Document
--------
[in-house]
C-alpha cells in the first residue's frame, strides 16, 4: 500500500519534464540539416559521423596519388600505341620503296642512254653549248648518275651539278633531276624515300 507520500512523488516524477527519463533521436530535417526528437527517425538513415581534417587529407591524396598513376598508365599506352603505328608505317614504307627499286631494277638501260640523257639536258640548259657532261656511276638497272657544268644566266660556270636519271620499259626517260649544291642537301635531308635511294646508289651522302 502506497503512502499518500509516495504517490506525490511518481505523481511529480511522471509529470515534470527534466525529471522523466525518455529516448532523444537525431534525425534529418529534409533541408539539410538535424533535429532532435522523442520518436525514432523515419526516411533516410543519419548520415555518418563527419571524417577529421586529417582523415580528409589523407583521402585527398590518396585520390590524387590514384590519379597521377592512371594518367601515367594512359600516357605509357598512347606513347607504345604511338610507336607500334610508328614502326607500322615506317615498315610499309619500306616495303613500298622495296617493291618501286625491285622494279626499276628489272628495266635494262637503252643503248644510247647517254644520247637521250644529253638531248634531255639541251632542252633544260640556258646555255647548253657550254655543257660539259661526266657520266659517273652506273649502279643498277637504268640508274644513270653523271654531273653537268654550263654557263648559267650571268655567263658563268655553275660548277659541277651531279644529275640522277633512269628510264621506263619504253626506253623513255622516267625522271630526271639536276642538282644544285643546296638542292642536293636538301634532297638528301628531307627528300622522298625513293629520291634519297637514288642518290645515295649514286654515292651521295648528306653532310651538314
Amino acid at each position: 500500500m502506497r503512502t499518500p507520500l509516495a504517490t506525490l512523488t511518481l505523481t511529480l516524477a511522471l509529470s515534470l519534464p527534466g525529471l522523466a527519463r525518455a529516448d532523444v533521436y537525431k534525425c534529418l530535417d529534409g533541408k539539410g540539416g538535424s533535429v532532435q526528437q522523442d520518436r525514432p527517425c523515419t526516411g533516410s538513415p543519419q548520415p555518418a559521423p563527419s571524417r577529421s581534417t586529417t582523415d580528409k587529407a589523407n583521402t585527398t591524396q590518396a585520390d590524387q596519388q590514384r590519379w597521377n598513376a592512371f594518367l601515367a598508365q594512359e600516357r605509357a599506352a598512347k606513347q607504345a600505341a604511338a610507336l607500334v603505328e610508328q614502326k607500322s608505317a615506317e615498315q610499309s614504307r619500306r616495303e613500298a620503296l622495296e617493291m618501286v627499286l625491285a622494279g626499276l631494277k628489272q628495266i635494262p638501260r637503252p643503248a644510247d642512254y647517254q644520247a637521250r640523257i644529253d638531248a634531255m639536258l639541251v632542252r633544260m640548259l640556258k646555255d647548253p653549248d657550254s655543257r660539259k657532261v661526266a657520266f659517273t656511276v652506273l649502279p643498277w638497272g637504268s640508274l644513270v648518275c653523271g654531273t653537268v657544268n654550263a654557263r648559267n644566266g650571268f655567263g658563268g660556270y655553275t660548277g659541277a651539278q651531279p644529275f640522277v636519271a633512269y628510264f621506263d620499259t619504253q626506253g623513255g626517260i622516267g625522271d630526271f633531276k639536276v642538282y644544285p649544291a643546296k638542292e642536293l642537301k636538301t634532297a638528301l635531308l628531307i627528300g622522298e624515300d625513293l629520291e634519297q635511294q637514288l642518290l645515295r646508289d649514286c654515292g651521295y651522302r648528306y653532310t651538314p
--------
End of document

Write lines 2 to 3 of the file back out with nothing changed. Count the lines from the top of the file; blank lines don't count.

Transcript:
C-alpha cells in the first residue's frame, strides 16, 4: 500500500519534464540539416559521423596519388600505341620503296642512254653549248648518275651539278633531276624515300 507520500512523488516524477527519463533521436530535417526528437527517425538513415581534417587529407591524396598513376598508365599506352603505328608505317614504307627499286631494277638501260640523257639536258640548259657532261656511276638497272657544268644566266660556270636519271620499259626517260649544291642537301635531308635511294646508289651522302 502506497503512502499518500509516495504517490506525490511518481505523481511529480511522471509529470515534470527534466525529471522523466525518455529516448532523444537525431534525425534529418529534409533541408539539410538535424533535429532532435522523442520518436525514432523515419526516411533516410543519419548520415555518418563527419571524417577529421586529417582523415580528409589523407583521402585527398590518396585520390590524387590514384590519379597521377592512371594518367601515367594512359600516357605509357598512347606513347607504345604511338610507336607500334610508328614502326607500322615506317615498315610499309619500306616495303613500298622495296617493291618501286625491285622494279626499276628489272628495266635494262637503252643503248644510247647517254644520247637521250644529253638531248634531255639541251632542252633544260640556258646555255647548253657550254655543257660539259661526266657520266659517273652506273649502279643498277637504268640508274644513270653523271654531273653537268654550263654557263648559267650571268655567263658563268655553275660548277659541277651531279644529275640522277633512269628510264621506263619504253626506253623513255622516267625522271630526271639536276642538282644544285643546296638542292642536293636538301634532297638528301628531307627528300622522298625513293629520291634519297637514288642518290645515295649514286654515292651521295648528306653532310651538314
Amino acid at each position: 500500500m502506497r503512502t499518500p507520500l509516495a504517490t506525490l512523488t511518481l505523481t511529480l516524477a511522471l509529470s515534470l519534464p527534466g525529471l522523466a527519463r525518455a529516448d532523444v533521436y537525431k534525425c534529418l530535417d529534409g533541408k539539410g540539416g538535424s533535429v532532435q526528437q522523442d520518436r525514432p527517425c523515419t526516411g533516410s538513415p543519419q548520415p555518418a559521423p563527419s571524417r577529421s581534417t586529417t582523415d580528409k587529407a589523407n583521402t585527398t591524396q590518396a585520390d590524387q596519388q590514384r590519379w597521377n598513376a592512371f594518367l601515367a598508365q594512359e600516357r605509357a599506352a598512347k606513347q607504345a600505341a604511338a610507336l607500334v603505328e610508328q614502326k607500322s608505317a615506317e615498315q610499309s614504307r619500306r616495303e613500298a620503296l622495296e617493291m618501286v627499286l625491285a622494279g626499276l631494277k628489272q628495266i635494262p638501260r637503252p643503248a644510247d642512254y647517254q644520247a637521250r640523257i644529253d638531248a634531255m639536258l639541251v632542252r633544260m640548259l640556258k646555255d647548253p653549248d657550254s655543257r660539259k657532261v661526266a657520266f659517273t656511276v652506273l649502279p643498277w638497272g637504268s640508274l644513270v648518275c653523271g654531273t653537268v657544268n654550263a654557263r648559267n644566266g650571268f655567263g658563268g660556270y655553275t660548277g659541277a651539278q651531279p644529275f640522277v636519271a633512269y628510264f621506263d620499259t619504253q626506253g623513255g626517260i622516267g625522271d630526271f633531276k639536276v642538282y644544285p649544291a643546296k638542292e642536293l642537301k636538301t634532297a638528301l635531308l628531307i627528300g622522298e624515300d625513293l629520291e634519297q635511294q637514288l642518290l645515295r646508289d649514286c654515292g651521295y651522302r648528306y653532310t651538314p